The Texas Chain Saw Massacre Led To Injuries For Nearly The Entire Cast

Tobe Hooper's 1974 horror film "The Texas Chain Saw Massacre," just by its very aesthetic, is one of the grimier, more disgusting movies ever made. Shot on 16mm film, every frame looks stressed and overexposed, as if the film stock itself had been stored in a slaughterhouse. It's a film that looks like it was made by the killers who live inside of it. 

The mythology of "The Texas Chain Saw Massacre" is well-known to all horror aficionados, and has inspired a massive subgenre of feckless city dopes who get lost in the impoverished backwoods of America only to be slaughtered by the mutated locals. The film stands as a commentary on the great forgotten swaths of the United States, shoved aside by economic hardship and a lack of resources. In most cases, the forgotten people turn to cannibalism to survive. The poor feed on the well-to-do. 

The film itself is a mere litany of torture and misery. The backwoods cannibals stalk from their home to hunt the traveling city folk. They are each killed horribly, getting stabbed, cleavered, and hung on meat hooks. The final survivor has the dubious honor of seeing her blood sucked straight from her finger by a half-dead 100-year-old cannibal patriarch. A fun piece of trivia: the blood tube for the finger-cutting scene wouldn't work on the day of shooting, so actress Marilyn Burns actually cut her finger open. That was real blood.

In 2004, Texas Monthy Magazine looked back on the production and the influence of Tobe Hooper's horror standard-setting classic, and found that the filming and production of "Chain Saw," while not quite as harrowing as what the characters experience, was still a trial for the actors. It seems almost no one in the cast escaped the film without sustaining a real injury. 

Killing me gently

Early in the film, a van full of city folk picks up a scary, crazed hitchhiker played by Edwin Neal. According to Texas Monthly, Neal fell over on the road during production. The fall wasn't injurious, but the weather was so unbearably hot, that when Neal's face hit the pavement, it burned. Actor Paul A. Partain played the character of Frank, who, early in the film, tumbles down a small hill. Evidently, the fall caused him to bruise and cut one of his arms.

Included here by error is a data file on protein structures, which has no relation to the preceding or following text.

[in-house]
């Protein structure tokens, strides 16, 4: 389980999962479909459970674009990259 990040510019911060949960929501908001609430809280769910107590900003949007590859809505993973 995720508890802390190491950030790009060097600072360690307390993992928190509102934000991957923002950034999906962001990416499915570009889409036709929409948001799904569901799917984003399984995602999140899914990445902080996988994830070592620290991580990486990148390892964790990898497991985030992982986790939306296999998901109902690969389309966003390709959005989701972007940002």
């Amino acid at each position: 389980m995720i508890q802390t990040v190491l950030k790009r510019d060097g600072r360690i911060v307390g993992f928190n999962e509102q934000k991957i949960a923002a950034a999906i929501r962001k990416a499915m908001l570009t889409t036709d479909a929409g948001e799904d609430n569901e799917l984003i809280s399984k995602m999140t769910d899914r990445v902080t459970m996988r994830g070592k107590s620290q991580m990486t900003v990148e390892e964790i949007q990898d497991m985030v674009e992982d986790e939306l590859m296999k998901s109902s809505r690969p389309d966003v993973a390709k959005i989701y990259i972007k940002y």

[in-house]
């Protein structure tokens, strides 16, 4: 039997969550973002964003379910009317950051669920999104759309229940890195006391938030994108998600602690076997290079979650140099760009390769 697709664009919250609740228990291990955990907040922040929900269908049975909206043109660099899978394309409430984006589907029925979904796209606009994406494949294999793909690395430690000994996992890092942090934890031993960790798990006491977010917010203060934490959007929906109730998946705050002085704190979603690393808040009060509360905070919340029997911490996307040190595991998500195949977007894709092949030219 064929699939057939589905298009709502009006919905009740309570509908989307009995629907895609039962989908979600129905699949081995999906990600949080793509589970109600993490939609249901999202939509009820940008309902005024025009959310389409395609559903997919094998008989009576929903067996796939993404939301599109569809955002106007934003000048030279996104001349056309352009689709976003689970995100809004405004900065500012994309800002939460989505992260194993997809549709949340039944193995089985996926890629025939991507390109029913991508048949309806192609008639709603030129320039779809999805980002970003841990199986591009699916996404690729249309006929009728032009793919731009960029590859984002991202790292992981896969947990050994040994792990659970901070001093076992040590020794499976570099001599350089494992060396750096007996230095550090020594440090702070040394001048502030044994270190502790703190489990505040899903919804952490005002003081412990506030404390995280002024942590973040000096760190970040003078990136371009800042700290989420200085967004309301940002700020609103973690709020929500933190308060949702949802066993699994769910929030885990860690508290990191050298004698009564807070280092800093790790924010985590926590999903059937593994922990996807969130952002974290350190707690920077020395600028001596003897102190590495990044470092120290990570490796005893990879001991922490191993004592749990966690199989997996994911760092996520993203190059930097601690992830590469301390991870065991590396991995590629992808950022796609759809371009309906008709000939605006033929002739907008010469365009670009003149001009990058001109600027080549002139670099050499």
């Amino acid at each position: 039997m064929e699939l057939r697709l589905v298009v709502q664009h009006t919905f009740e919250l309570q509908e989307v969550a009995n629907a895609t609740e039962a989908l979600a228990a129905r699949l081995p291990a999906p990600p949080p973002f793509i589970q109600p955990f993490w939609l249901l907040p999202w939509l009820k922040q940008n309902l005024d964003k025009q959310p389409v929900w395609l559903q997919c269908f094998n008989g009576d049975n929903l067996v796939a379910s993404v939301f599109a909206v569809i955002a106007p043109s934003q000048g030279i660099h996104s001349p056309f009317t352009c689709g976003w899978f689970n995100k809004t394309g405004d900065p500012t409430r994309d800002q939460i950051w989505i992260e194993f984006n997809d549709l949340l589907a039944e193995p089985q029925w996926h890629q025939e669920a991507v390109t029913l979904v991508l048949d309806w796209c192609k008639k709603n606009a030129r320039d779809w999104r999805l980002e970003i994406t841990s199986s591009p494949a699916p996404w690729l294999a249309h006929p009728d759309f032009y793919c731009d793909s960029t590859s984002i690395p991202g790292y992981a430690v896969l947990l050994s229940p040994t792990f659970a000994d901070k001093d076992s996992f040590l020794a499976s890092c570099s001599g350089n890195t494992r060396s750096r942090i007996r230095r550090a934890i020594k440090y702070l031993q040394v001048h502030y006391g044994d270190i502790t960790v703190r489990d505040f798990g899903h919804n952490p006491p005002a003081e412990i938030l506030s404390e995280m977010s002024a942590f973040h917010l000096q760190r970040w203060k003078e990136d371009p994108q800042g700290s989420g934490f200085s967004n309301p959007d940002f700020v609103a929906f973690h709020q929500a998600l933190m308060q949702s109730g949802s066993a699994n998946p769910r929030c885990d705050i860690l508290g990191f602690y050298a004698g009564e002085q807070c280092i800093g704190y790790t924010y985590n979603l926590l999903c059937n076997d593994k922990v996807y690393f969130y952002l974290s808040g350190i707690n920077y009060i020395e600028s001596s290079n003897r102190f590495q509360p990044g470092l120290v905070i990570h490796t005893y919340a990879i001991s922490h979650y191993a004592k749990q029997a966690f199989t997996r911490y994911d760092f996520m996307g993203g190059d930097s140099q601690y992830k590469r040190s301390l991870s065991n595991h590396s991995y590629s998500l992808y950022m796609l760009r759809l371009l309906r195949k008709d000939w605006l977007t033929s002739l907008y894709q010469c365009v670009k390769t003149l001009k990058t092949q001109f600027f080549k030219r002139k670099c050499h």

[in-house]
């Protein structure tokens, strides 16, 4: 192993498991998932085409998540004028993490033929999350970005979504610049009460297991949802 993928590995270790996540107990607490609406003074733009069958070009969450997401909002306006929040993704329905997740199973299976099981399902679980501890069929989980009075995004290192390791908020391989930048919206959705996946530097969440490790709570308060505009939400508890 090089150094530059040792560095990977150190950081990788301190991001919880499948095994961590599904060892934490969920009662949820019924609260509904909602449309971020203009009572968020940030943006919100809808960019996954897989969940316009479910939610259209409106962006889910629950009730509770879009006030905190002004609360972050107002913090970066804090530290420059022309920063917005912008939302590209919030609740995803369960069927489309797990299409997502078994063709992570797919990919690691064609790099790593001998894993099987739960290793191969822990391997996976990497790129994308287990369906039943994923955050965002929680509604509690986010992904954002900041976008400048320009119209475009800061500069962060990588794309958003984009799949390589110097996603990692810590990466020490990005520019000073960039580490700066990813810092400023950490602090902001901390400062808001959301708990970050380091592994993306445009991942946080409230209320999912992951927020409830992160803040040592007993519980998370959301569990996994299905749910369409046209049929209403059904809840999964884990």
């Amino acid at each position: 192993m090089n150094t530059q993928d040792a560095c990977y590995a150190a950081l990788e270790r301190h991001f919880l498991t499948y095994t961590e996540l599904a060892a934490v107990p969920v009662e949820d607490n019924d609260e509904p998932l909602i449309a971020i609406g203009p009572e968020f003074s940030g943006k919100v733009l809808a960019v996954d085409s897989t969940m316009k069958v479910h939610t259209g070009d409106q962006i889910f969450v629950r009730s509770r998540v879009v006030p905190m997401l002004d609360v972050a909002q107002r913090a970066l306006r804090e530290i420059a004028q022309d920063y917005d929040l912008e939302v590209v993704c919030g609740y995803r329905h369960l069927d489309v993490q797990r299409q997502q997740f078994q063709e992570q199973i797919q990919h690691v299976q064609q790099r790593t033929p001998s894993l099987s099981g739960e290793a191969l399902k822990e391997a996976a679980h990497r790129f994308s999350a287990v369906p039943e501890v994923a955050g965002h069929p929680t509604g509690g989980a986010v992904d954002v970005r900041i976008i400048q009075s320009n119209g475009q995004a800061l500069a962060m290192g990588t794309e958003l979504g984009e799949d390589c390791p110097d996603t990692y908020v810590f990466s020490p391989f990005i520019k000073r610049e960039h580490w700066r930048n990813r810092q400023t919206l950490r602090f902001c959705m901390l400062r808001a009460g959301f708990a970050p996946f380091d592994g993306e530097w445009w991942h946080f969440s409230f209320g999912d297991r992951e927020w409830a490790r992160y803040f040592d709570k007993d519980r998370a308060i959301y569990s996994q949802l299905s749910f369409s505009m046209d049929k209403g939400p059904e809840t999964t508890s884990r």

Perhaps most recognizable, the towering Gunnar Hansen played the chainsaw-wielding brute nicknamed Leatherface. Because he had to wear a mask, Hansen's visibility was cut off, which is a bad situation to be in when operating a real chainsaw. The story goes that Hansen, unable to see the floor, slipped in a puddle of fake blood and fell over, flinging his chainsaw into the air. The chainsaw landed very close to him. Luckily, he was not cut at all. 

In addition to cutting her own finger, Marilyn Burns sustained the most injuries. One can see her pain on camera, in fact, as her character was jostled about by the cannibal family, and she had to actually climb through scratching bushes. Some of the cuts are real, and her visible pain was unfeigned. Burns' character also had to be smashed on the head with a hammer in one scene. The props department built a special rubber hammer for the scene, but it still couldn't have been fun to constantly get bashed by a co-star. The old cannibal man was played by Jim Siedow, and he told Texas Monthly that he didn't want to strike Burns for fear of hurting her. Eventually, the filmmakers reached an impact level that looked authentic. 

Poor Burns.


Although Marilyn Burns may have used her real blood in the above-mentioned scene, the bulk of blood on the set of "The Texas Chain Saw Massacre" was fake. It was made of sweetened corn syrup, meaning there was a patina of sticky, sugary slime over many surfaces, mostly the floors. This attracted mosquitos, and many of the cast reported being attacked by clouds of the critters. According to Stefan Jaworzyn's 2004 book "The Texas Chain Saw Massacre Companion," Burns said the blood was so thick and sticky that, by the end of the shoot, her clothes had dried into a solid, unmoving mass. 

Hooper eventually spoke out about the dangerous conditions of the set. In a 2014 interview at SXSW, Hooper admitted that everyone on set hated him, and eventually stopped speaking to him altogether. Hooper said, "[I]t just took years for them to kind of cool off." He recalled an additional injury, as well, when Hansen had to strike Bill Vail in the eye with a rubber hammer. Even though it was rubber, Vail still got a black eye. 

Hansen also evidently went on record with his hatred for Hooper, as the director recalled: 

"I did see a documentary that Gunnar Hansen is in and when he does the chainsaw dance at the end of the film, he said he 'enjoyed that moment because it was his last chance to kill me', because he had the sour growing ... but I think they're all mostly resolved with that, you know, but it was necessary."

Perhaps the difficulty and discomfort on set were the main reasons why audiences are still so viscerally repelled by "Texas Chain Saw" to this day. It certainly makes an already harrowing film that much more unsettling.